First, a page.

(Reuters) -The U.S. Food and Drug Administration is set to authorize COVID-19 treatment pills from both Pfizer Inc and Merck as early as Wednesday, Bloomberg News reported on Tuesday, citing people familiar with the matter.
The two drugs, especially Pfizer’s pill Paxlovid, are seen as promising new oral treatments that can be taken upon onset of symptoms at home to help prevent COVID-19 hospitalizations and deaths.
Merck’s drug, molnupiravir, developed with Ridgeback Biotherapeutics, was shown to reduce hospitalizations and deaths by around 30% in a clinical trial of high-risk individuals early in the course of the illness.
Molnupiravir gained a narrow vote in favor of authorization by a panel of advisers to the FDA on Nov. 30.
Meanwhile, Pfizer’s Paxlovid showed near 90% efficacy in preventing hospitalizations and deaths in high-risk patients.
The FDA did not immediately respond to a request for comment.
Britain in November became the first country in the world to approve Merck’s antiviral drug for use in people with mild to moderate COVID-19 and for those who have at least one risk factor for developing severe illness.
The United States has a contract to buy as many as 5 million courses of Merck’s drug, and 10 million courses of Pfizer’s treatment.
(Reporting by Manas Mishra in Bengaluru; editing by Uttaresh.V)
NEW YORK (Reuters) -The U.S. Food and Drug Administration on Thursday said that it would permanently ease restrictions on a pill used to terminate early pregnancies, making it easier to obtain the medicine through the mail.
The decision comes as the right to obtain an abortion, established in the 1973 Supreme Court ruling Roe v. Wade, hangs in the balance.
As a result of the FDA rule change, patients will no longer need to go to a clinic, medical office or hospital in person to receive the medication, generically known as mifepristone, but can opt to receive the pill through the mail from a certified prescriber or pharmacy.
The change is likely to add to the intense U.S. political debate over abortion. Conservative Supreme Court justices indicated in Dec. 1 oral arguments over an abortion ban in Mississippi at 15-weeks of pregnancy that they are open to either gutting Roe or overturning it entirely. A decision is due by the end of June.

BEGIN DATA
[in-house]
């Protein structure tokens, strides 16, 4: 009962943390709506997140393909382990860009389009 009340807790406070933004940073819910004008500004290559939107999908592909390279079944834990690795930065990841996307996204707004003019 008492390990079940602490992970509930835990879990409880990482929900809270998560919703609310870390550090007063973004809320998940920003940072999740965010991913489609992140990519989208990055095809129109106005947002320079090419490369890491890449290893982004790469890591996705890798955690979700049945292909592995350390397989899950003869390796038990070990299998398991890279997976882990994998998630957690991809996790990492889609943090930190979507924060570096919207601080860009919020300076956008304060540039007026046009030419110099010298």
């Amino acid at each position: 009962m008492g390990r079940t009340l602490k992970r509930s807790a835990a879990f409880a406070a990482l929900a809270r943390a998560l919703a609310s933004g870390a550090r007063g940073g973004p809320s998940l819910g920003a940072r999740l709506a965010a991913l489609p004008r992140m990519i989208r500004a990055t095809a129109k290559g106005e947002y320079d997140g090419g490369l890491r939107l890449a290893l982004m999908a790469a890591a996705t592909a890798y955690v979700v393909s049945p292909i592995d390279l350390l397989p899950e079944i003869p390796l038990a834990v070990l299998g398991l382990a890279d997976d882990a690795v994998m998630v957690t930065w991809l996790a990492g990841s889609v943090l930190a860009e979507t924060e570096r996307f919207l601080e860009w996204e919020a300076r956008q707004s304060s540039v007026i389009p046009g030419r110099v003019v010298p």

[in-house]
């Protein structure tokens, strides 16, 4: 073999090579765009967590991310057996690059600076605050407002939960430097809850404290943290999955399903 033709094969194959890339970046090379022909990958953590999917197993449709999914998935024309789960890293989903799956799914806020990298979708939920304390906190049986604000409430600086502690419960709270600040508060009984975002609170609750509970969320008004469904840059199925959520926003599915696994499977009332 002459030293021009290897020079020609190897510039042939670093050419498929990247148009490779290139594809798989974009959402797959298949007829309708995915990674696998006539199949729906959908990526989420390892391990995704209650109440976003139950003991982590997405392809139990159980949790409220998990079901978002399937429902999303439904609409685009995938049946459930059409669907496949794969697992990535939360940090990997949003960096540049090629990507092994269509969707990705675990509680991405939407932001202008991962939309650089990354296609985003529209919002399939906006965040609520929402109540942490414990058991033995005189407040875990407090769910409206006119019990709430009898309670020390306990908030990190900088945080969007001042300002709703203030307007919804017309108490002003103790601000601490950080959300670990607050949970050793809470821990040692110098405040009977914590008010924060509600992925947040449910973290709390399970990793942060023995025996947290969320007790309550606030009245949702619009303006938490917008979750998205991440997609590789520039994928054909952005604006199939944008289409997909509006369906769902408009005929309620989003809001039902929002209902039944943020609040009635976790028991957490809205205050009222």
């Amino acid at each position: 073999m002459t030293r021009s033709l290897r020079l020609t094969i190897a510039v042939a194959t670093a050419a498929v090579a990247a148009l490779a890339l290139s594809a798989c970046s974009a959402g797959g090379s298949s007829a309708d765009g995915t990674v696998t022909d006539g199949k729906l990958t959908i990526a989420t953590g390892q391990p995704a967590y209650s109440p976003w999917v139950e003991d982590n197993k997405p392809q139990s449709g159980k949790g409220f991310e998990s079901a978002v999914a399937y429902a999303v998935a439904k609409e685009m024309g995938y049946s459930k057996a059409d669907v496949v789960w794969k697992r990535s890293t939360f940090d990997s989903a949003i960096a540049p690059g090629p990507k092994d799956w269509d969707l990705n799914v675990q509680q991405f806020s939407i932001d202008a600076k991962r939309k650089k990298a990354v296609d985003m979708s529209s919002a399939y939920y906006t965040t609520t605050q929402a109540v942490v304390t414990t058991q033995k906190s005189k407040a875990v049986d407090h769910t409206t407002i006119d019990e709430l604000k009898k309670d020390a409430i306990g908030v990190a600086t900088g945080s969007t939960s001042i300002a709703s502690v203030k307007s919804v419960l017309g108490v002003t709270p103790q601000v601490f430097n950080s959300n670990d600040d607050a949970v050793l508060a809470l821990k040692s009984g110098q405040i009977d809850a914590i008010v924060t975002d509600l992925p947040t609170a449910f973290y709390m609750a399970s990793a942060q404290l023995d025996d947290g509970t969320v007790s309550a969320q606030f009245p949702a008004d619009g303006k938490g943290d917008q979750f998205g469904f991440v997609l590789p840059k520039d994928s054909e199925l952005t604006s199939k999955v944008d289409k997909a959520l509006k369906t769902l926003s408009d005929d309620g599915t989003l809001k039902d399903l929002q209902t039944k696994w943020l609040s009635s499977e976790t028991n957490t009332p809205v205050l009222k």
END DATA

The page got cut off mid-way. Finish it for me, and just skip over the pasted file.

The restrictions on the pill have been in place since the FDA approved the drug in 2000 and were lifted temporarily by the government earlier this year due to the pandemic.
Medication abortion involves two drugs, taken over a day or two. The first, mifepristone, blocks the pregnancy-sustaining hormone progesterone. The second, misoprostol, induces uterine contractions.
(Reporting by Caroline Humer, Editing by Cynthia Osterman)
(Reuters) – The U.S. Food and Drug Administration said on Tuesday companies manufacturing certain alcohol-based hand sanitizers under its previous relaxed guidance must stop making these products by the end of the year as there is no longer a shortage.
The FDA had issued the temporary guidelines in March 2020 to address tight supply conditions for sanitizers, driven by a surge in demand for the products during the coronavirus outbreak.
On Tuesday, the agency withdrew the guidance and said companies that have been manufacturing the sanitizers under the temporary guidelines should stop making the products effective Dec. 31.
“In recent months, the supply of alcohol-based hand sanitizer from traditional suppliers has increased, and now, most consumers and healthcare personnel are no longer having difficulty obtaining these products,” the agency said.
Hand sanitizers manufactured before Dec. 31 or on that date and produced under the previous temporary guidelines must no longer be sold to wholesalers or retailers by March 31, 2022, the agency added.
The FDA said manufacturers that wish to continue making hand sanitizers after Dec. 31 must comply with the agency’s manufacturing requirements.
(Reporting by Amruta Khandekar; Editing by Shailesh Kuber)